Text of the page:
Thoughts on Theses: Raheem Jackson
Issue   |   Tue, 04/04/2017 - 23:57

Raheem Jackson ’17 is a black studies and sociology double major. His thesis examines black masculinity, specifically in female-headed households. His advisers are Professors of Black Studies John Drabinski and Rhonda Cobham-Sander.

Q: Can you give me a brief overview of your thesis?
A:
It’s ethnographic and autoethnographic. I talked to 11 men and it’s [about their] life history. They talk about their lives growing up in female-headed households and what that means for them … Essentially that’s what it’s about — the men sharing their life stories and making meaning of their life stories.

Q: How did you come up with this idea?
A:
It started when my grandmother died and I did a semester at the University of Florida back home. I took a course called “Man and Masculinities” … about gender and the concept of multiple masculinities. I really liked it, and I started looking into more theories and literature on black masculinities, specifically. From there, the project just sort of happened. But it really started with that course that I took at the University of Florida.

Q: What kind of research have you done?
A:
Literature reviews, a lot of looking at masculinity theory in general [and] a lot of looking at black masculinities and the way that black masculinities are represented in popular culture, in media [and] in the scholarship. And … I talked to the 11 students and [conducted] in-depth interviews with 11 black men that are [in college or] recent graduates.

Q: How did you find those people?
A:
A snowball sampling. I looked at a network of potential participants by looking at social media, reaching out to different college campuses, reaching out to friends [and] talking to people. I met a lot of people who were willing or had some great things to say about where I should go with the project or what I should look for, but ... in my project I talked to each guy three separate times and each time I needed a commitment of at least 45 minutes to an hour. So when it came down to it, there was really only those 11 guys who were willing to commit for three hours.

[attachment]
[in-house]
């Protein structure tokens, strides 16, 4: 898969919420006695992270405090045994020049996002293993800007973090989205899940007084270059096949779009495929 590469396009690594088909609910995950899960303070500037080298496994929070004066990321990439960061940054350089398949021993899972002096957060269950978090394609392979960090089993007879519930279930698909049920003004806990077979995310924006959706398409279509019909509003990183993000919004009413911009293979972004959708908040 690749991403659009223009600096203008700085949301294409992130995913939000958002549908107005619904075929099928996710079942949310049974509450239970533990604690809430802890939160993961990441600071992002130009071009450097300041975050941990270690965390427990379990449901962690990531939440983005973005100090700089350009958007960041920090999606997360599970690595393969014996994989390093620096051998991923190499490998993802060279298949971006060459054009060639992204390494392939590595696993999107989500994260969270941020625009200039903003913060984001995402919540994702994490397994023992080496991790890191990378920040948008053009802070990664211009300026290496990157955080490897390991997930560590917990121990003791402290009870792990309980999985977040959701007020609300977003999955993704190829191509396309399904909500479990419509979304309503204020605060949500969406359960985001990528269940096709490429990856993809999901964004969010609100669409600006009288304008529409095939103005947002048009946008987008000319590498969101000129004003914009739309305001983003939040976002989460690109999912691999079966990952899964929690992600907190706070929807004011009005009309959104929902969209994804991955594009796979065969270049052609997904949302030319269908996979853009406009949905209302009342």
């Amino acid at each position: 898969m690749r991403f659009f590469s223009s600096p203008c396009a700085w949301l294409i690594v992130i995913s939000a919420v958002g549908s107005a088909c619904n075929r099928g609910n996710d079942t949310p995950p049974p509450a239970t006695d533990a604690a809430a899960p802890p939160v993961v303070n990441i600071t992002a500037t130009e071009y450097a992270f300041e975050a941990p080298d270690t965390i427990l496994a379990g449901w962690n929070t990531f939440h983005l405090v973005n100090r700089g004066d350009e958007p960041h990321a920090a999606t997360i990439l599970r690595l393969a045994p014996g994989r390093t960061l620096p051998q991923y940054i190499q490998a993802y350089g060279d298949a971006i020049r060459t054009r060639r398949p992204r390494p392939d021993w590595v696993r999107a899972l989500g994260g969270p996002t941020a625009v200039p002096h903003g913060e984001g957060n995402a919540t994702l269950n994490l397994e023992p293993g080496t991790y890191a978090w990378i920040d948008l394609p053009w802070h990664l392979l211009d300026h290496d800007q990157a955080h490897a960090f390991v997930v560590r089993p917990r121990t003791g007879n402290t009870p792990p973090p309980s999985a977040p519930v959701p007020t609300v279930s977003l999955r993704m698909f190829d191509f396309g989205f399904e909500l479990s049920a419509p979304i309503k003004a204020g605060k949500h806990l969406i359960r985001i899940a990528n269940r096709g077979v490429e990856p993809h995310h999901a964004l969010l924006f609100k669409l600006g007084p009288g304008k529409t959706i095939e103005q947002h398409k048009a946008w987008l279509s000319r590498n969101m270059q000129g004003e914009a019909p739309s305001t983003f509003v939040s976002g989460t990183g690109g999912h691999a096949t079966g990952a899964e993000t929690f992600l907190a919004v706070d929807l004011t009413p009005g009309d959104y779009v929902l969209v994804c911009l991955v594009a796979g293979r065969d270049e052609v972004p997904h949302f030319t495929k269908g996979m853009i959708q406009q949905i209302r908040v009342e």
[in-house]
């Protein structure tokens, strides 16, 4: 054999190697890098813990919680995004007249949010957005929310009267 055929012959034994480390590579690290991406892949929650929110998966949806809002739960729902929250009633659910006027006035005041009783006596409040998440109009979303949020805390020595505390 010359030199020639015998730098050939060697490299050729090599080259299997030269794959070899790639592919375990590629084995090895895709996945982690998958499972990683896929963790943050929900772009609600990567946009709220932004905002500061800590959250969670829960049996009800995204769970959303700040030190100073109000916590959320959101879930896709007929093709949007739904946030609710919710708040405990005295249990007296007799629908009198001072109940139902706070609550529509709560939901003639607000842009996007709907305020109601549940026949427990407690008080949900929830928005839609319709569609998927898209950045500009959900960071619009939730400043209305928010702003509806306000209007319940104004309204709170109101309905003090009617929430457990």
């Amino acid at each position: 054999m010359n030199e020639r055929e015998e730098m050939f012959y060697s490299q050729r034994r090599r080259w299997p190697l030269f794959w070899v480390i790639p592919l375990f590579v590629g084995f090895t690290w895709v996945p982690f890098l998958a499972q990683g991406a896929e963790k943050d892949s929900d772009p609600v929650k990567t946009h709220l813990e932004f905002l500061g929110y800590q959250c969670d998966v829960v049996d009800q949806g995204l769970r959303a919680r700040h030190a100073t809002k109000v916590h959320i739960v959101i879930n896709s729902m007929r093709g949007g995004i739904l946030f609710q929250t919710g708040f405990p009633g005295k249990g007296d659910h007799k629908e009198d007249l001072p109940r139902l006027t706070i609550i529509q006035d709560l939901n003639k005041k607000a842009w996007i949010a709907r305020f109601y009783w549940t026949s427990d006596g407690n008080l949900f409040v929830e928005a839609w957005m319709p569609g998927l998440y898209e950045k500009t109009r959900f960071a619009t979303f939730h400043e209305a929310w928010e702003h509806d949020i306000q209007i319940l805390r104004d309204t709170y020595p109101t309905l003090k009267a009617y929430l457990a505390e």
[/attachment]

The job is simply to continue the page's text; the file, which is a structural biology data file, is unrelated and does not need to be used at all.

Q: How has your thesis changed throughout the course of the year?
A:
It changed a lot, actually … [I went] into the project thinking I was going to find one thing, trying to disprove something, so I really went into my project with a chip on my shoulder. All throughout my life I had been hearing about black men from “broken homes” or absentee fathers and all those things — things that weren’t really talking about my life but framing it as what I’m lacking instead of focusing on what was actually going on in my life and what I actually had, which has a lot of value. I specifically remember hearing instances of people saying “women can’t raise men” and things like that. My mom and grandma raised me, so essentially, I set out to provide some counter-narratives to that and disprove it or at least nuance it — the notion that black men from these “broken homes” or female-headed homes are destined to debauchery and failure and criminality and all these other things that are stereotypes. Eventually, I learned a lot more about my own self through learning about the other men. I learned a lot about how fortunate I am in my own situation, in a lot of ways. I think it became less about me … when I talked to the men and reflected on what they were saying, and reflected on my own life … it became about me again. I was able to learn more about myself and learn more about some of the assumptions I had.